Posts tagged with: Chernobyl disaster

170189260This past summer, Islamic State (IS, formerly ISIS) reportedly stole uranium compounds from Mosul University in Iraq. Writing to UN Secretary-General Ban Ki-moon on July 8, Iraqi UN Ambassador Mohamed Ali Alhakim said that 88 pounds of uranium used for scientific research at Mosul University had been looted. Now, some militants associated with the group are claiming they have built a “dirty bomb” and are targeting London. Is this cause for serious concern?

Not really. Here’s why.

Since the advent of the Atomic Age in the 1940s, catastrophic nuclear events— Hiroshima, Three Mile Island, Chernobyl—have caused the general public to develop a deep-rooted fear of radiation. The new threats brought about by the specter of terrorism, particularly the concept of the radiological dispersion bomb (aka “dirty bomb”), have only increased this “radiophobia.”

Such terror threats are indeed real and we must constantly take precautions to prevent such attacks as we would any bombing. But we also have a moral and civic duty to prepare ourselves, both physically and—even more importantly—psychologically, should such an attack take place on our homeland.

When it comes to dirty bombs, the true power of such a device lies not in its ability to spread radiation but in its ability to spread panic and fear. As we’ve seen in the ear can lead to citizens and their governments to restrict freedoms in a ways that far exceed the threats imposed by actual terrorist attacks.

In order to defuse this anxiety we therefore need to develop an awareness of the myths and realities about radiation exposure:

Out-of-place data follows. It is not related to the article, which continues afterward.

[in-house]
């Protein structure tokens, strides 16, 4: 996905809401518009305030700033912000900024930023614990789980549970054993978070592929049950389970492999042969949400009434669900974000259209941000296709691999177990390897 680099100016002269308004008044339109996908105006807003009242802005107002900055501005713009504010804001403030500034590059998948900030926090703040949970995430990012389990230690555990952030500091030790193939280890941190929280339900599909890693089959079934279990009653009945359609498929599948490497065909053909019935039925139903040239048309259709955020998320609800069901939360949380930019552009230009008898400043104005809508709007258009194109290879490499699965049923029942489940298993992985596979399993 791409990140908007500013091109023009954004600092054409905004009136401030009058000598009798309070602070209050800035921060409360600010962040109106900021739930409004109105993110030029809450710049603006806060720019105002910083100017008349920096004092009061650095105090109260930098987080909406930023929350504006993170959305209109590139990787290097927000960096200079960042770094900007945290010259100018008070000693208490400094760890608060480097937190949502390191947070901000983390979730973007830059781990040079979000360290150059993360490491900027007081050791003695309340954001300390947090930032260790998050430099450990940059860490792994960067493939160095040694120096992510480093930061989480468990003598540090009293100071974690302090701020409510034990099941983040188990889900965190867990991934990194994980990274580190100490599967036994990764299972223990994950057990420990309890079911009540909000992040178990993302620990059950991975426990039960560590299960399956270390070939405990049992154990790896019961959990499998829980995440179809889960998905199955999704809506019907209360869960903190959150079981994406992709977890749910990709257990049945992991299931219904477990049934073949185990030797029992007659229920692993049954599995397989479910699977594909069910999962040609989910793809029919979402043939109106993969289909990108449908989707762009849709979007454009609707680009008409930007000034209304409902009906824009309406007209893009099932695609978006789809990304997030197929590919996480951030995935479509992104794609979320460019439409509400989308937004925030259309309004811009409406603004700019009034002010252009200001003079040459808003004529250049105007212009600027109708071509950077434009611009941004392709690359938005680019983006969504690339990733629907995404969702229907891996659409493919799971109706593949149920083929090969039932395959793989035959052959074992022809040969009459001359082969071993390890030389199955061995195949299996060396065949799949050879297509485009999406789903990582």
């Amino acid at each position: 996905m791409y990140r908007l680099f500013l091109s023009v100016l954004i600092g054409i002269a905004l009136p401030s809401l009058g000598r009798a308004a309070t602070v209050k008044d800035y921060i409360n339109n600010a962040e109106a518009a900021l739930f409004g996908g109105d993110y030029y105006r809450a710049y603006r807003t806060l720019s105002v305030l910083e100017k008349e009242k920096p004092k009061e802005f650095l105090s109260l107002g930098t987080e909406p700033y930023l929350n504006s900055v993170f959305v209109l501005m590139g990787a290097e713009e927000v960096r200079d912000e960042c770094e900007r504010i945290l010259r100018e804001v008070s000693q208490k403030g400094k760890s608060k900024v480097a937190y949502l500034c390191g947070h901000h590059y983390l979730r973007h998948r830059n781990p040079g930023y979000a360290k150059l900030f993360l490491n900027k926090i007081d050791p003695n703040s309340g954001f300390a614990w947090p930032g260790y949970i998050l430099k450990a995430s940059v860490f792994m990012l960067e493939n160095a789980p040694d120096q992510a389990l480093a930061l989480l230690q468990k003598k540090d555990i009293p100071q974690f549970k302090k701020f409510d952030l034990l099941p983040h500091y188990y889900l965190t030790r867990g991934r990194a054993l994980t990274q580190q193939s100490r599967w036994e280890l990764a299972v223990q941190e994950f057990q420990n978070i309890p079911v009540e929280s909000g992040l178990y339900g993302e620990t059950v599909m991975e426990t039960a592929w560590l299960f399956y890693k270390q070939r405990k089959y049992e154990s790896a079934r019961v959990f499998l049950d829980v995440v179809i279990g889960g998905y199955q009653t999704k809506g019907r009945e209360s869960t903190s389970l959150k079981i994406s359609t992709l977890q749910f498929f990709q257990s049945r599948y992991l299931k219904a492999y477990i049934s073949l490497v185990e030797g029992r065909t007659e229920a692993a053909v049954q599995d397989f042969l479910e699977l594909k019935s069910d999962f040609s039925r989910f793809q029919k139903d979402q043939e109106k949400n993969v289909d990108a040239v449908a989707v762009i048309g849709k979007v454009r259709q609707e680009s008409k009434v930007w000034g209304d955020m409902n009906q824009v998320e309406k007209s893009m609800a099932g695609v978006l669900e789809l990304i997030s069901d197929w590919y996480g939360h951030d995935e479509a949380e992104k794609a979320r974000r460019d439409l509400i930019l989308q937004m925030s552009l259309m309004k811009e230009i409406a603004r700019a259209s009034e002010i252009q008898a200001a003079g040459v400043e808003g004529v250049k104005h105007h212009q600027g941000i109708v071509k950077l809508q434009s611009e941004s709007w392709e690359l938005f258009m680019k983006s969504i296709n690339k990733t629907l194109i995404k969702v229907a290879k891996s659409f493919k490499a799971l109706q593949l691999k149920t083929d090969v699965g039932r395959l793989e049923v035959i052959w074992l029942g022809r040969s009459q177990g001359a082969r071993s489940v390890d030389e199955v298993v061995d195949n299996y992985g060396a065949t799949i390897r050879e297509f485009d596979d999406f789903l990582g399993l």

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One of the five nuclear reactors in Chernobyl

One of the four nuclear reactors that loom over Chernobyl

Twenty-seven years have passed since the Ukrainian city of Chernobyl endured the worst nuclear power plant accident in history. In 2005, the United Nations predicted 4,000 people could eventually die from the radiation exposure, although different estimates exist. In a recent presentation at Aquinas College, Father Oleh Kindiy, a Ukrainian Catholic priest and visiting Fulbright Scholar, and Luba Markewycz, a photographer and member of the education committee at the Ukrainian Institute of Modern Art, shared insights on the current state of Chernobyl and what can be learned from the tragedy. All images in this post are copyright of Luba Markewycz.

Kindiy’s reflections on the situation include the following:

1)  “No matter how grave the technological disaster, human solidarity and support reveals the vulnerability, interconnectedness, and dream for the better in us.”

2)  “Since the times of the Enlightenment of the 17th century, the Western Civilization has believed that all problems can be solved by science and technology, but in fact besides them, there is faith, tradition, and moral responsibility that need always be taken into account. Without them, technology by itself is a loose cannon that can explode at any time.”

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